Nepal 2014: Just a little bit about Everest

IMG_1509Saw many a t-shirt throughout my time in Nepal: a little up, a little down, little seems an understatement considering men and a few very intrepid women have trekked to the top of this mystical magical Himalaya mountain time and time again to seek the top – something like 4,000 success stories, hundreds & hundreds of tragedies.

While in Kathmandu, I was able to hear Maya Sherpa (she is a female sherpa to summit Everest and a number of other peaks & this past spring the 1st Nepalese Women K2 Expedition 2014: Women Climb for Climate Change). Climbing is in her blood, spiritually, emotionally and undeniably part of her culture and as a woman, she spoke of always wanting to climb, being driven from childhood to seek the top of the world despite being born a girl. Her story is one of someone who never accepted the limitations of her gender and persevered.

Climbing today with oxygen canisters and “ice fall” doctors setting up ladders and safety line may be much easier than the expeditions of Sir Edmund Hillary and others, but the word easy is a crazy kind of understatement.

How did I summit Everest? Well, of course, I didn’t and very likely, I won’t ever get closer but endless respect in baffled awe those that do, did and will someday. All I did was take the touristy Everest flight on Yeti Airlines when in Kathmandu which was odd, quirkily funny, earnest and satisfied my needs, albeit at a safe and oxygen filled distance.

Looking at the snowy peaks from an airplane, Everest or Sagarmatha / Chomolungma is tucked behind the others a bit, the iconic peak slightly harder to see but then you do and from the Nepal side, the mountain looks forbidding, terribly cold and GIANT, the triangle top above all the others. There you are, I thought – the mountain, challenged and claimed so many lives.

Of course, we all have our own Everests. That time, that thing, that dream we cannot give up, that drives us up and up again, that suffocates us with lack of “oxygen”, that we pursue despite every single thing in our lives telling us to give up the dream, stay home, take the easier choice, hide, choose the smaller dream because the big one just might do us in, but we climb anyway, we cannot stop and all of us, united in dreaming and yearning, striving, may we be blessed with good conditions, clear skies and hopefully we all summit the peaks – a little down, a little up – now I get it.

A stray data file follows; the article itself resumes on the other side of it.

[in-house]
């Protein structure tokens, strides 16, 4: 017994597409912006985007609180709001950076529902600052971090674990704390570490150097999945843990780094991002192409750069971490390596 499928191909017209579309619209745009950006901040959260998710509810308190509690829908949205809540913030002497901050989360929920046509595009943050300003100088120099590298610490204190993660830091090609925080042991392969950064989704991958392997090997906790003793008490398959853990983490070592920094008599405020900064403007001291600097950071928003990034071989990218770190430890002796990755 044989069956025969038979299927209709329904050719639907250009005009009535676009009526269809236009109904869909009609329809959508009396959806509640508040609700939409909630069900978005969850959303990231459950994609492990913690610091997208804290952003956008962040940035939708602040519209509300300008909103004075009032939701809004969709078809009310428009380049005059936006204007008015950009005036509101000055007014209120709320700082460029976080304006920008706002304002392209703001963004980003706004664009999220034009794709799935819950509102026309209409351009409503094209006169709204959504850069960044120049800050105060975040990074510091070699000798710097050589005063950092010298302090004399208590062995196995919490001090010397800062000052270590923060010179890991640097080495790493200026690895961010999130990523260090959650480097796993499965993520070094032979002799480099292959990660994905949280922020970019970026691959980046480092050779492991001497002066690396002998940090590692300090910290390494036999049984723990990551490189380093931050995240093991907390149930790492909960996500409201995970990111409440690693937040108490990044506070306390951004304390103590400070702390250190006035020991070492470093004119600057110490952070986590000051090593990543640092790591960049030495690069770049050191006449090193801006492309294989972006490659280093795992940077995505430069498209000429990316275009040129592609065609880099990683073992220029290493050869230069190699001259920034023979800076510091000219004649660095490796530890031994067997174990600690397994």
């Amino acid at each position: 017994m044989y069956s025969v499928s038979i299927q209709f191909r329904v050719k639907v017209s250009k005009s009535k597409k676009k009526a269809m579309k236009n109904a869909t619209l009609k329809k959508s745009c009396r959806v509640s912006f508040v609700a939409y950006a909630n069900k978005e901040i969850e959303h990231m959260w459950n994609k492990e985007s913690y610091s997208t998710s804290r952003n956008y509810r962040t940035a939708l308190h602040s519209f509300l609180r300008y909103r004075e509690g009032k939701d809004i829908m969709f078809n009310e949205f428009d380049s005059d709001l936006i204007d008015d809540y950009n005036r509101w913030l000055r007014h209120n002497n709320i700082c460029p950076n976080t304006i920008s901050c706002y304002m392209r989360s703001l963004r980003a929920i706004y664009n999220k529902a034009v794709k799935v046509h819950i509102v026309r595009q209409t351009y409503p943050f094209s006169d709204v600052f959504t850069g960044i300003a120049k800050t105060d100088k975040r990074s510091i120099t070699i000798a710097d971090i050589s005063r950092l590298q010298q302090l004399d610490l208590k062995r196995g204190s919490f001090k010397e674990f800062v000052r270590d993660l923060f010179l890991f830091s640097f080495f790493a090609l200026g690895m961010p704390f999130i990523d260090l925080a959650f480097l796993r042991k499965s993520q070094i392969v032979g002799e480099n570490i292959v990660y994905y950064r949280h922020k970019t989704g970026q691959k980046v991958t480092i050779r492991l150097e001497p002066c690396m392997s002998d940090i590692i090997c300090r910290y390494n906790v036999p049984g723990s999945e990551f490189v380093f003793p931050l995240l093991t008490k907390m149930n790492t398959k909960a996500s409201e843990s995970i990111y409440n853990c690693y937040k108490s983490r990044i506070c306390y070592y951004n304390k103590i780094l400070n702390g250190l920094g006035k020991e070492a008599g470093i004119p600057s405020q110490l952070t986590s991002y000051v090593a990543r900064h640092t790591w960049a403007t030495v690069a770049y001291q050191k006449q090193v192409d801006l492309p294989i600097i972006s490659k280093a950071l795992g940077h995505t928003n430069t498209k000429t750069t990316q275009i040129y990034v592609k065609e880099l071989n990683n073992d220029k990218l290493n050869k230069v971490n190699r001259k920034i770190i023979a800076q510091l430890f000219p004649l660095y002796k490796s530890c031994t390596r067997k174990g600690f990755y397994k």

Nepal 2014: every dog has it’s day

IMG_1538Kathmandu: as dusty and hectic as expected but even more crowded during the beginning of the biggest Hindu festival of the the year: Diwali, the Festival of Lights, celebrating the victory of light over darkness, knowledge over ignorance, good over evil and hope over despair. What better to experience a brand new land. Five days of gift giving, storytelling and connection with all beings that are connected to all things. Deep. Thought provoking. Day two every thing goes to the dogs. Then the cow, then the bull, then brothers and sisters. And maybe a little moonshine gets drunk and people dance until the early morning. Family, love, joy. Letting the light dispel the darkness is a powerful message from this powerful land. Kathmandu seems ancient and modern and really trying to move from the dark days of the early 2000s when extremists ruled the day and unless one wanted to climb the highest mountain the tourists stayed away. Surely the travelers still came, they always do but to push the economy on when tourism is so so important so too are the rest are needed. More later when I have fully recovered from my short trek that seemed maybe like climbing my own highest mountain. In the meantime, Happy Diwali my readers, family and friends.IMG_1529IMG_1500IMG_1499